Interview: Can’t Steal Our Vibe - Michael FebruaryNov 15, 2018
Part 1 of 4 in a series of surfer interviews from the new Vans documentary film 'Can’t Steal Our Vibe'.
What was the most impactful moment for you personally while filming CSOV?
For me personally it was special that the Gudauskas brothers, who I traveled with and knew for a while before, could come and meet the people and kids from W4C that I have been a part of for a long time. I knew before the trip that it would be such a good and positive thing because both sides contribute so much to different communities across the world and when I was there witnessing it all come together with the brothers and the children from W4C, I just felt super humbled and lucky to be a part of it.
What’s your fondest memory from the CSOV trip to South Africa?
I always love seeing people’s reactions when they visit Cape Town or South Africa, it is such a different and interesting place, so I really enjoyed showing the guys and crew around and the Day of Stoke was a highlight for me too, because I feel like it was a celebration of what everyone has worked towards: the boards, the logistics, all the effort from the team, our families and communities. It was amazing to witness!
Being from South Africa and being a part of Waves For Change you already knew the kids in the film. Can you shed insight into their stories?
Through being a part of the W4C family for a few years and spending lots of time with the kids and instructors there I have heard a lot of stories, all very different, but all very touching. These kids live in a totally different reality to what I grew up in and their stories all show this. Most kids suffer many, many traumatic experiences, such as violence, death, drugs, and this can have such a negative impact on their lives and futures. It is truly so sad, but through all the stories I have heard, the one that shines, for me, above everything else is the fact that W4C offers a bit of hope, which makes me hopeful that the kids will be ok and they can take what they learn through the program home, which is awesome!
What is it about surfing that is so magical to everyone who sees it?
I think the amazing part of it is that it all happens in the ocean, which is such a major element and natural force in itself, so everyone takes something different from their experience in the water, which makes it very unique I think.
What was your initial reaction when you saw all of the boards collected?
I was in awe that such a crazy amount of boards were donated from so many different individuals, and that no matter what level of surfer you are, you know the value of a surfboard; it all was very special. The board drive will definitely be an ongoing thing, I hear the G brothers are already working on the next one, so I am stoked! It really makes such a huge difference in struggling communities. I hope to be a part of many more in the future!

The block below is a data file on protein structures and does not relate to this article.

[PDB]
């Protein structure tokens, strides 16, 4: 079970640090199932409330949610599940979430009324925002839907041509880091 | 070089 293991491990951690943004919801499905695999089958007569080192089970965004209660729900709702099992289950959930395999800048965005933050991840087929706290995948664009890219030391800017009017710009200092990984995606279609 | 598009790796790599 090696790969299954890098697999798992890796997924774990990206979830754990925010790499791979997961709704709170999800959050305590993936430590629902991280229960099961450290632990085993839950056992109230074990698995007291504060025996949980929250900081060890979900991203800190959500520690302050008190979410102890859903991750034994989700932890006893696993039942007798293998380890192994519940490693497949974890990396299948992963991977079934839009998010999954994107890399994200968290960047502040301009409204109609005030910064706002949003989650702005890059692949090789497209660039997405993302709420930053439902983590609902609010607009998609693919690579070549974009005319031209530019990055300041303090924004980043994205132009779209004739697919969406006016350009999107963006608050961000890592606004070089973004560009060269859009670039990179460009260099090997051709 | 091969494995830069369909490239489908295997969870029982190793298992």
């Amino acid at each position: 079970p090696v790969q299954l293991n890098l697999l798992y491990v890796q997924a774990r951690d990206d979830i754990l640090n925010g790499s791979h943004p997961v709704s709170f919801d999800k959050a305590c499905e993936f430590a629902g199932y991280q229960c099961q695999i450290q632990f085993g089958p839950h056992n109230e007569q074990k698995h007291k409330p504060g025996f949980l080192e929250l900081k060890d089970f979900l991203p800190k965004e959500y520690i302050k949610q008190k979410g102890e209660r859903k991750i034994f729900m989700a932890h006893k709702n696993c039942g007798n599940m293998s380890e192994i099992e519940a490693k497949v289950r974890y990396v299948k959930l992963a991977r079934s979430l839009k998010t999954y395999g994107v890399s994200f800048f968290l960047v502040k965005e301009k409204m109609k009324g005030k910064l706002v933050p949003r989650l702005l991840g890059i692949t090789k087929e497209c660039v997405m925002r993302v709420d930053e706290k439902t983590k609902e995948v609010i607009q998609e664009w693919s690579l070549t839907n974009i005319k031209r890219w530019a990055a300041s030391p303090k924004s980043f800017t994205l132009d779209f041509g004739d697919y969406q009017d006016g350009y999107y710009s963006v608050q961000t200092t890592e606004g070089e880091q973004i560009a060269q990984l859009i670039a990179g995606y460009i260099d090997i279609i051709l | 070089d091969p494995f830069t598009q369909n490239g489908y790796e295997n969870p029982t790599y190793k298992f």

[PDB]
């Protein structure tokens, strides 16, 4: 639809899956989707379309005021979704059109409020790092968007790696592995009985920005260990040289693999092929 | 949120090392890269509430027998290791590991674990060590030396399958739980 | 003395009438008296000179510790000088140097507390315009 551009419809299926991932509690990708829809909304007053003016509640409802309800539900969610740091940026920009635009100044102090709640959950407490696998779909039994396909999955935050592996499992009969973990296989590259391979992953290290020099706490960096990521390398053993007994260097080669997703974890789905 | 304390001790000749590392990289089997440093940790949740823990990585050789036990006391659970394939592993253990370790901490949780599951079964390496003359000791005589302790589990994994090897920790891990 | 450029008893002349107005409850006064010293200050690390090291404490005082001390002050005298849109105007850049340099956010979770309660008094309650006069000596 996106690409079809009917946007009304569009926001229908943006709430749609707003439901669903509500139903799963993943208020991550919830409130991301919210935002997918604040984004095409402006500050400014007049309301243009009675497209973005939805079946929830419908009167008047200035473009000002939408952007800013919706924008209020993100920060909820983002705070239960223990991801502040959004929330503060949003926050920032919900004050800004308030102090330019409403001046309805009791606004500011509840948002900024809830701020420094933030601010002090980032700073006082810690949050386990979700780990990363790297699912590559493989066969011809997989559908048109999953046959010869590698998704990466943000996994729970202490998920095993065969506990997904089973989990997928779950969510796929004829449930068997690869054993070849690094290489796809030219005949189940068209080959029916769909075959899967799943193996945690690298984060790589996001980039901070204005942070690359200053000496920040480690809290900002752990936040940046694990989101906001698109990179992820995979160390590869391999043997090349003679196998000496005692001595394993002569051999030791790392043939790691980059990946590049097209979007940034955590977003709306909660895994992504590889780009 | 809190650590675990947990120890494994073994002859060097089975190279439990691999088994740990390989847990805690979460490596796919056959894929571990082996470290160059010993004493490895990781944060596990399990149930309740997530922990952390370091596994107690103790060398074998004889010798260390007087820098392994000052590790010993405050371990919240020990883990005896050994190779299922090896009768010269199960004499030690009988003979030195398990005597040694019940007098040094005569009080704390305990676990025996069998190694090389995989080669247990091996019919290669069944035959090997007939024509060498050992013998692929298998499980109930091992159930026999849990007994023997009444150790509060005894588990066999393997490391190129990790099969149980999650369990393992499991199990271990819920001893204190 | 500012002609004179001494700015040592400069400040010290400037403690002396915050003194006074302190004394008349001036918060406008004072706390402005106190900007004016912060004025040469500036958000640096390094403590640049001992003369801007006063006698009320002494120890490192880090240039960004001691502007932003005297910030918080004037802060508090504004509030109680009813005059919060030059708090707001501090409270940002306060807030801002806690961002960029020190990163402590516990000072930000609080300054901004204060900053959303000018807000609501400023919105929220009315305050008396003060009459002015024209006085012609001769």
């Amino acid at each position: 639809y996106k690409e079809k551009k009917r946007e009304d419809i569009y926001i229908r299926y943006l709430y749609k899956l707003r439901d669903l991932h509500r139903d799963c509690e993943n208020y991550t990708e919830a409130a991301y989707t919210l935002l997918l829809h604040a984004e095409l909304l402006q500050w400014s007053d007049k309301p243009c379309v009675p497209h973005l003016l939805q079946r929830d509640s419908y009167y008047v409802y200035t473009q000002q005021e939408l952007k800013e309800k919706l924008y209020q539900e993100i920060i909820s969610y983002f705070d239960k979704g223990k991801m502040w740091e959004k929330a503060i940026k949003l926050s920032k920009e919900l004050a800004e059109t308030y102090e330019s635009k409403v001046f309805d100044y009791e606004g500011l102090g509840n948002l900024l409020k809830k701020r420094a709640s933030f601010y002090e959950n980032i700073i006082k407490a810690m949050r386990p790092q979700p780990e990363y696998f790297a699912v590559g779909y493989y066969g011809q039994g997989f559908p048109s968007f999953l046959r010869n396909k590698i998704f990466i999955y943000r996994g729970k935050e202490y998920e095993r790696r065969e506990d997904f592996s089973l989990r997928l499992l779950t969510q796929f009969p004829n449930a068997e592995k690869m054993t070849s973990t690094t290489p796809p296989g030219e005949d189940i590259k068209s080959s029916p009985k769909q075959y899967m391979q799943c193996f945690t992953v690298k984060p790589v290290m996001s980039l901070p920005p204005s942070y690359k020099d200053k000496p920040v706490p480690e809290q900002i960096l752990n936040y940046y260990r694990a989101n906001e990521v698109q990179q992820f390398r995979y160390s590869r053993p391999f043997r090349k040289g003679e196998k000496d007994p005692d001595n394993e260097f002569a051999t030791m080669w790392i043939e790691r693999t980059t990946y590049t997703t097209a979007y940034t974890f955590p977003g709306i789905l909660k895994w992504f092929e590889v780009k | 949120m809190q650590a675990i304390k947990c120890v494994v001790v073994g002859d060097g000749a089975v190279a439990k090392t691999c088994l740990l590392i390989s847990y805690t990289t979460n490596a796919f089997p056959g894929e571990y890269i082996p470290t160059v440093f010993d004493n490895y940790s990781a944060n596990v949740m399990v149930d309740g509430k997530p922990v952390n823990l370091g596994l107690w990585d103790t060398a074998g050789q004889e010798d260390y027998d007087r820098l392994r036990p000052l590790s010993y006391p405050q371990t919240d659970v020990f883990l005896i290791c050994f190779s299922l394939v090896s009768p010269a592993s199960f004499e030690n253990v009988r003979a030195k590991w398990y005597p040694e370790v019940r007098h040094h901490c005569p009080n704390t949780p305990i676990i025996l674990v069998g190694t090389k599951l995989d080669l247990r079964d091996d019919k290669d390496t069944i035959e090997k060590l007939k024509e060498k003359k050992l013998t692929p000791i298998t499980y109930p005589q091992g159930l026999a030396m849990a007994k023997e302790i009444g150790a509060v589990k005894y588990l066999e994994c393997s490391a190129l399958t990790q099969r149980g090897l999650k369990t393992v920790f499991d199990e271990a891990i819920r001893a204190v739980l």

What impact has Waves for Change made on your life? On the lives of the children of South Africa?
Ever since going to Waves for Change and spending my first day with the kids and seeing their stoke I just felt so blessed that I could spend my life in the water and even make a career out of it. Seeing how happy it makes the kids takes me back to the realization that surfing in its purest form is so unique and special that when you do it, all you can feel is lucky and happy. I have taken this realization with me, through my professional career. In terms of the children, like I said before, the program really touches so many children’s lives. They have been given hope, they have been given a chance to imagine something different and better for their lives. It is not easy to achieve this, as most of the South African youth live in such harsh and disheartening conditions, but surfing and the W4C therapy program offers them a chance to cope with their circumstances, through giving them real tools. It is just so great overall!
What advice do you have for anyone who wants to give children the gift of surfing?
It all starts with a surfboard and a little bit of time. If you can take even 5 minutes to help a struggling kid in the water or take a friend surfing for the first time, it could be the start of something amazing! I mean, that’s how we all started.